Icy Hot?

Icy?

It’s hard for me to really pick a photo that says “warmth.” Perspective on cold is different in Southern California, where winters approach but rarely drop below freezing, and the winter rains make December through April the greenest months of the year. So we don’t use fires much, and flowers and greenery make me think of the cool winter/spring weather instead of the hot, dry, brown summers. Even beaches make me think of late afternoon ocean breezes.

So I thought I’d pull out a shot for irony: An “Icy” warning sign somewhere in the San Gabriel Mountains, seen during the warmth of spring…when it most definitely isn’t icy!

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Sunset Double Rainbow over LA

Sunset Double Rainbow and Airplane Over LA

I was on the top of a parking structure near LAX to take pictures of the clouds, and was just about to head down when I saw a fragment of the primary rainbow appear. I decided to stick around and keep watching, and was rewarded when it brightened and lengthened, and then a faint secondary bow (just to the right of the airplane) came into view.

Mt. Saddleback

Saddleback from Tustin Hills: January 2011

Today is moving day. I’ve spent most of my life in Orange County, where the eastern skyline (when not blocked by trees and buildings) is dominated by the Santa Ana Mountains. The two highest peaks, Santiago Peak and Modjeska Peak, are known locally as Saddleback because of the shape they form together.

We’re not moving far — just to the South Bay — but it’s going to be weird not seeing this landmark on a day-to-day (well, non-smoggy day-to-day) basis. You can see it from that far away, but it takes a very clear horizon and a very clear sky. On a good day I can just make out the silhouette from LAX.

This shot was taken in Lemon Heights, where you can (usually) see a lot more than just the silhouette.

Santa Ana Mountains Snow II

Santa Ana Mountains Snow from Irvine

According to Flickr, this is my most interesting* photo that isn’t someone in costume at a fan convention. It’s #68 on the list!

The photo was taken December 18, 2008, after a storm passed through Orange County and did something unusual: it blanketed the Santa Ana Mountains with snow. Saddleback typically gets a light dusting a couple of times a year, and the next peak down sometimes gets a little snow that melts by noon, but it’s rare for the snow to reach any lower.

The vantage point is a housing development on Quail Hill, looking southeast over the Irvine Spectrum area. You can see the Great Park Balloon near the left. Saddleback itself is out of frame to the right, but you can see its base (the peaks are covered in clouds) in the panorama I shot at the same time.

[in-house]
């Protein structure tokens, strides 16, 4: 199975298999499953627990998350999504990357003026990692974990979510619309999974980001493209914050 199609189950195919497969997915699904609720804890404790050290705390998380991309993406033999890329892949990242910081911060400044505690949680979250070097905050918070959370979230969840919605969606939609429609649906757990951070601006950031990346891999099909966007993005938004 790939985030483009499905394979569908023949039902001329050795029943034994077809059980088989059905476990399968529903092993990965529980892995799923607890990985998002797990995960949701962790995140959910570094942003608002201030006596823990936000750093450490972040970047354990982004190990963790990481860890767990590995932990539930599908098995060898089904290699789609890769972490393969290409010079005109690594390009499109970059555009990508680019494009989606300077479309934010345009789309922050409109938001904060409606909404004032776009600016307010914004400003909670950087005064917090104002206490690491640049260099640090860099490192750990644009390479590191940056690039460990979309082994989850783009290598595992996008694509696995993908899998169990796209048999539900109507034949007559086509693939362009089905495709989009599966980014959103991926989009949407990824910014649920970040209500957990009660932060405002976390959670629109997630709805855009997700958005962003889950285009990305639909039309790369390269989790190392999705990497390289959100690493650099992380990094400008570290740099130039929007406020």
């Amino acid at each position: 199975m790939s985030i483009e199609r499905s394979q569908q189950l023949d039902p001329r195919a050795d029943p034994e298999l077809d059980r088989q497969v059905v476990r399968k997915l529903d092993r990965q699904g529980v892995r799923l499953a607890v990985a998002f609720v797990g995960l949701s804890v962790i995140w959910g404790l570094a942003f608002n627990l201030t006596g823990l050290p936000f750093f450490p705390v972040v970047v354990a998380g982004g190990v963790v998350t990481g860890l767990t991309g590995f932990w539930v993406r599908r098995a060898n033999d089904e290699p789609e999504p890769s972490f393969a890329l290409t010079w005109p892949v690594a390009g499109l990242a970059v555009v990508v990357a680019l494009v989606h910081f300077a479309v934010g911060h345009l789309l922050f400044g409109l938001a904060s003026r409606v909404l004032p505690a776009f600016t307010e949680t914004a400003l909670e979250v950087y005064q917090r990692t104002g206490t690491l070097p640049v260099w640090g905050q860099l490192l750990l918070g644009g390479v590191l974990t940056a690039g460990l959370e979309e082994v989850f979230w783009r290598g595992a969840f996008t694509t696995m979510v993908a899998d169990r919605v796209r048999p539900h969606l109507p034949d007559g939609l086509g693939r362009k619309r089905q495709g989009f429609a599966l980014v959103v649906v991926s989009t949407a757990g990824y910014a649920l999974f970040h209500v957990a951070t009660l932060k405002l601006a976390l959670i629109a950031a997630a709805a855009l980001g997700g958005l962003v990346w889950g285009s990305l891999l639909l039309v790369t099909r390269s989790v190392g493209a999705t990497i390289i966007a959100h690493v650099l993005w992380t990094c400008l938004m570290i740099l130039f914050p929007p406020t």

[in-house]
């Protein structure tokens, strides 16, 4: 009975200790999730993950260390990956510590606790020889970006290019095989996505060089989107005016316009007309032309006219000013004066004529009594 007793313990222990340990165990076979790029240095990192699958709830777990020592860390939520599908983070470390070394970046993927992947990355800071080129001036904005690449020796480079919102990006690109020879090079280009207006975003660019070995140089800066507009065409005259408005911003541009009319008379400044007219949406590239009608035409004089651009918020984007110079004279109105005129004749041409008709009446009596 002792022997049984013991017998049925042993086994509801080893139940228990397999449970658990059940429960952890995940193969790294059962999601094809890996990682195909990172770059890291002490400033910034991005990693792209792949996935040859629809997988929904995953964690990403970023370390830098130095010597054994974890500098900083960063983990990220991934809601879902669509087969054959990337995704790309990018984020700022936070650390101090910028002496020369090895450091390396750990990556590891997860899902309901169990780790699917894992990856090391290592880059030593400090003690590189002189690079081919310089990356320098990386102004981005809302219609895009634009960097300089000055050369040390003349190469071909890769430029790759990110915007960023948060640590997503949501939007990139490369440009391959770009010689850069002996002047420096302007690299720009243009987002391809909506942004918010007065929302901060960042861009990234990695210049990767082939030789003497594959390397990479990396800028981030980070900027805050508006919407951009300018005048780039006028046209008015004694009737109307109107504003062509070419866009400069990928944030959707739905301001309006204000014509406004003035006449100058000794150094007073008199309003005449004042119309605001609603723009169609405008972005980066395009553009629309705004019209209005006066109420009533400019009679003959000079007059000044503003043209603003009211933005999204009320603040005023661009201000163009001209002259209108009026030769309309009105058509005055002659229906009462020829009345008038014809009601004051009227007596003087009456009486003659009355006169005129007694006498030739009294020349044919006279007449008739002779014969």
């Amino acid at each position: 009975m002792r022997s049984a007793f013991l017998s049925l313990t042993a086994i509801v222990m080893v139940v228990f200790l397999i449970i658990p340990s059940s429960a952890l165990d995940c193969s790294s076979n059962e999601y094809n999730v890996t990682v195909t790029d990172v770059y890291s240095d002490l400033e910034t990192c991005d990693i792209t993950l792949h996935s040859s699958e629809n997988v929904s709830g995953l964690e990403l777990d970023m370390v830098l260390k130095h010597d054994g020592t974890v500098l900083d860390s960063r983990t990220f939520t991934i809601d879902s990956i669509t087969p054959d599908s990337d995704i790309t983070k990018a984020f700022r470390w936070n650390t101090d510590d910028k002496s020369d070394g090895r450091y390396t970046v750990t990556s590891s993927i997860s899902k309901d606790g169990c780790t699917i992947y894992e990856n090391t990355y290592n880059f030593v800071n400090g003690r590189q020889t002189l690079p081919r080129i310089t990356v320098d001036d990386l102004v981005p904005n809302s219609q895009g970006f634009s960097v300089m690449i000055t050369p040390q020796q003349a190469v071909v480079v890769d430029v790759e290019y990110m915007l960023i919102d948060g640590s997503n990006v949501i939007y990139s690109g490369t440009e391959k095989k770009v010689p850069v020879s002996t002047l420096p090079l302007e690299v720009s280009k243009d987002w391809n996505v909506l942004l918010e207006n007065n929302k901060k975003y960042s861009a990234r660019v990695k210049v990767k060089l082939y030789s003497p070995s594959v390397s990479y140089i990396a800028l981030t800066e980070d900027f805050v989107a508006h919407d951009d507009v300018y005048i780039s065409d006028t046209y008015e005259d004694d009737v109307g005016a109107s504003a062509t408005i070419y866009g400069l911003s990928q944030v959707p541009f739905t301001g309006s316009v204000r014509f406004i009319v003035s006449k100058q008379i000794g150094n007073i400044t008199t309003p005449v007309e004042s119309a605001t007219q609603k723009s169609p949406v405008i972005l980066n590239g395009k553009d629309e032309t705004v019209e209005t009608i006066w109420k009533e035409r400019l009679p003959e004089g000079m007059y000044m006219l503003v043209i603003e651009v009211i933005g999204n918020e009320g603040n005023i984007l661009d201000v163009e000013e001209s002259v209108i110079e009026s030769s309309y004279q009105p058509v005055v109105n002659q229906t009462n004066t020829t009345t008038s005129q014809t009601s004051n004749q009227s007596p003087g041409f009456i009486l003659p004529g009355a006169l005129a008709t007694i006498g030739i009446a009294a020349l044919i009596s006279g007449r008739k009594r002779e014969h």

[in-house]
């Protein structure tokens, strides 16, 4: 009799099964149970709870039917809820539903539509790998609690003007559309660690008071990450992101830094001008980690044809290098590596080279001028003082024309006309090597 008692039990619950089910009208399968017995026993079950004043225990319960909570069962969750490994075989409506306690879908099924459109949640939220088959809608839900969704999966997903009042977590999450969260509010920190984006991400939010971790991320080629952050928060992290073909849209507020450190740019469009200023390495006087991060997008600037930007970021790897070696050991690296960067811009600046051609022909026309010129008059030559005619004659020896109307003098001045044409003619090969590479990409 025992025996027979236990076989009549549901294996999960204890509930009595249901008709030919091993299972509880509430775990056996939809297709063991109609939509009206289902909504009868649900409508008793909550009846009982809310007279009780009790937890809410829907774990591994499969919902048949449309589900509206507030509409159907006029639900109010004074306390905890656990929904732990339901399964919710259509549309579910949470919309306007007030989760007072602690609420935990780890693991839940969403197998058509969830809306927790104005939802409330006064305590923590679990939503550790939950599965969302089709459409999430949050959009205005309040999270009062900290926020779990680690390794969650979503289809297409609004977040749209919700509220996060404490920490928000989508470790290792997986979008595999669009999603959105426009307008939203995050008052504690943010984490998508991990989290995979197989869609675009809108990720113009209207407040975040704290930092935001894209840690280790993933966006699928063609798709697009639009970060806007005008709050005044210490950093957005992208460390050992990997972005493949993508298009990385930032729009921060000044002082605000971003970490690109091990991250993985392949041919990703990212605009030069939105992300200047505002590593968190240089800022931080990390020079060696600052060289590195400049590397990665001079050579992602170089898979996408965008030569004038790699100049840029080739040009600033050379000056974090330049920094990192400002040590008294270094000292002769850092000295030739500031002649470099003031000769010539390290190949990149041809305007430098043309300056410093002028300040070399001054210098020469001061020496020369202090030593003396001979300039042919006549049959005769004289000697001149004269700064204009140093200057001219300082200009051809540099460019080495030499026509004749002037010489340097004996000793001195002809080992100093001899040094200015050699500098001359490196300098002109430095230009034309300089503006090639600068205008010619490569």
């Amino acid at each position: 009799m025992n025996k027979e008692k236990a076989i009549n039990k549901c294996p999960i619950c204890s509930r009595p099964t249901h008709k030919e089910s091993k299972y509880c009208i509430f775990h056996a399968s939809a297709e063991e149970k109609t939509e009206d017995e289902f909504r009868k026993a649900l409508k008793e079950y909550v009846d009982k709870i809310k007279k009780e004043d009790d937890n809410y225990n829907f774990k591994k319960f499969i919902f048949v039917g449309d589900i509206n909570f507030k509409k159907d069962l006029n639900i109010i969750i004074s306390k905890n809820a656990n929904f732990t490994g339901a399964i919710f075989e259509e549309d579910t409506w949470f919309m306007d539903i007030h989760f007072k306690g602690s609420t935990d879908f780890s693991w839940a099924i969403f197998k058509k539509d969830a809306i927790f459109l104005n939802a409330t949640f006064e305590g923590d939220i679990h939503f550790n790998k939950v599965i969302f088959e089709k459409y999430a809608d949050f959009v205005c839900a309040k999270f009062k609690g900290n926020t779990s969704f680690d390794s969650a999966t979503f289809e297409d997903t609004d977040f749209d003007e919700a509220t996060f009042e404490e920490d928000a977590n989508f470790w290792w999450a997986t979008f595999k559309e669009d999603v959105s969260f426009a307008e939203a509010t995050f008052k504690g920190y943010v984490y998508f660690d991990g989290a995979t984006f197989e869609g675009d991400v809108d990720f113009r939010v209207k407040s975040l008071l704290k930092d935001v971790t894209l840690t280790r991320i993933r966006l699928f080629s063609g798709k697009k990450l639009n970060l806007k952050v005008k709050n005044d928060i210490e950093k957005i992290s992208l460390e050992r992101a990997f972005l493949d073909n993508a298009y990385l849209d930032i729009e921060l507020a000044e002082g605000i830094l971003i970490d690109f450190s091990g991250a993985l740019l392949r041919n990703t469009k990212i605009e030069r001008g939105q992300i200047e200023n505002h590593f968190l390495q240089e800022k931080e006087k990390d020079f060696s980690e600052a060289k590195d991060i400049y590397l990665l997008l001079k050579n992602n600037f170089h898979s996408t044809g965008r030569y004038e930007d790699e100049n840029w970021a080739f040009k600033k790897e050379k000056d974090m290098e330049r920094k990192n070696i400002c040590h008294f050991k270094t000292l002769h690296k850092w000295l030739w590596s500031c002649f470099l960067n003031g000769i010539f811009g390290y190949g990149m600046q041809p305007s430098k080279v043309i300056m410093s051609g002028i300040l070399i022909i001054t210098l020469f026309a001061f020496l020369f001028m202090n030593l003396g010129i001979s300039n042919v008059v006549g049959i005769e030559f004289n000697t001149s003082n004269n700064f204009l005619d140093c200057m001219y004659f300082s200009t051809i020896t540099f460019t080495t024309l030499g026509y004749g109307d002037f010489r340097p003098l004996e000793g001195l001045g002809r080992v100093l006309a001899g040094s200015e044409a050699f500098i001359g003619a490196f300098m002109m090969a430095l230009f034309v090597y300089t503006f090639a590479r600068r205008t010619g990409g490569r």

*Flickr’s “interestingness” is a measure that combines a count of views, comments, and “favorites.” The exact balance is secret, but from what I can tell, comments outweigh favorites, which outweigh views.

San Gabriel Snow, Light, and Clouds

San Gabriel Snow and Clouds

Wednesday morning on my way to work, I looked over and saw the San Gabriel Mountains practically glowing with the morning light of the sun. A layer of cloud blocked the sun where I was, making the distant peaks look that much brighter. I stopped at a spot where I knew I’d have a good view of the mountain range.

It turned out to be a really interesting view, as you can see from the panorama below.

District Snowy Mountain Panorama

By lunchtime, the sky above was mostly clear, and clouds were bunched up against the mountains, completely blocking them. I was indoors most of the morning, but it seemed as if the cloud layer had just blown northward until it hit the mountains, then stopped.

Click on either image to go to its Flickr page.

(Reposted from K-Squared Ramblings)

Okay, that should do it for this week’s photos from after the storms. Next week: back to “classic” photos from my Flickr collection!

San Gabriel Snow

San Gabriel Snow (Section 1)
San Gabriel Snow (Section 1), originally uploaded by Kelson.

I haven’t had a chance to post any of the photos I took of the mountains after Monday’s storm, so here’s one from last December. It was taken at the end of the Warner Ave. exit from Jamboree near The District on the former grounds of MCAS Tustin in Tustin, California. This is a small section of a larger panorama of the San Gabriel Mountains.